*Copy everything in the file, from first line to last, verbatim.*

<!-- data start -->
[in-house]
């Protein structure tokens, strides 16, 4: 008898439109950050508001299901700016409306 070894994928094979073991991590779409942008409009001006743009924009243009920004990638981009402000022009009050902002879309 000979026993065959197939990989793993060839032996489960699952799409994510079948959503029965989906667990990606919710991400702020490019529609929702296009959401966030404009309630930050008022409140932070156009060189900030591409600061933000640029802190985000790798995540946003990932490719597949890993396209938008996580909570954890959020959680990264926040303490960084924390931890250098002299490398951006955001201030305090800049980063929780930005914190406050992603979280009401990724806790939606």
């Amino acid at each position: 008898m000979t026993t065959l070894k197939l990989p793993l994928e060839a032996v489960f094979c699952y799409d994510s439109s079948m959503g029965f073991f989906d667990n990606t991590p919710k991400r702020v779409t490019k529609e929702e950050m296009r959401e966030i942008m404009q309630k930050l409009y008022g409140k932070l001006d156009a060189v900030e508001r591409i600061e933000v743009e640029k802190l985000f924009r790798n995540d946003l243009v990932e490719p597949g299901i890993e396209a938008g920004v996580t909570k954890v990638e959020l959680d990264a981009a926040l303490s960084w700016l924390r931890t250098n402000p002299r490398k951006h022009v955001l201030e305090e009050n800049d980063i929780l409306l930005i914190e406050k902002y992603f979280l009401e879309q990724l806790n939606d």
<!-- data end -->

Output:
[in-house]
């Protein structure tokens, strides 16, 4: 008898439109950050508001299901700016409306 070894994928094979073991991590779409942008409009001006743009924009243009920004990638981009402000022009009050902002879309 000979026993065959197939990989793993060839032996489960699952799409994510079948959503029965989906667990990606919710991400702020490019529609929702296009959401966030404009309630930050008022409140932070156009060189900030591409600061933000640029802190985000790798995540946003990932490719597949890993396209938008996580909570954890959020959680990264926040303490960084924390931890250098002299490398951006955001201030305090800049980063929780930005914190406050992603979280009401990724806790939606």
């Amino acid at each position: 008898m000979t026993t065959l070894k197939l990989p793993l994928e060839a032996v489960f094979c699952y799409d994510s439109s079948m959503g029965f073991f989906d667990n990606t991590p919710k991400r702020v779409t490019k529609e929702e950050m296009r959401e966030i942008m404009q309630k930050l409009y008022g409140k932070l001006d156009a060189v900030e508001r591409i600061e933000v743009e640029k802190l985000f924009r790798n995540d946003l243009v990932e490719p597949g299901i890993e396209a938008g920004v996580t909570k954890v990638e959020l959680d990264a981009a926040l303490s960084w700016l924390r931890t250098n402000p002299r490398k951006h022009v955001l201030e305090e009050n800049d980063i929780l409306l930005i914190e406050k902002y992603f979280l009401e879309q990724l806790n939606d």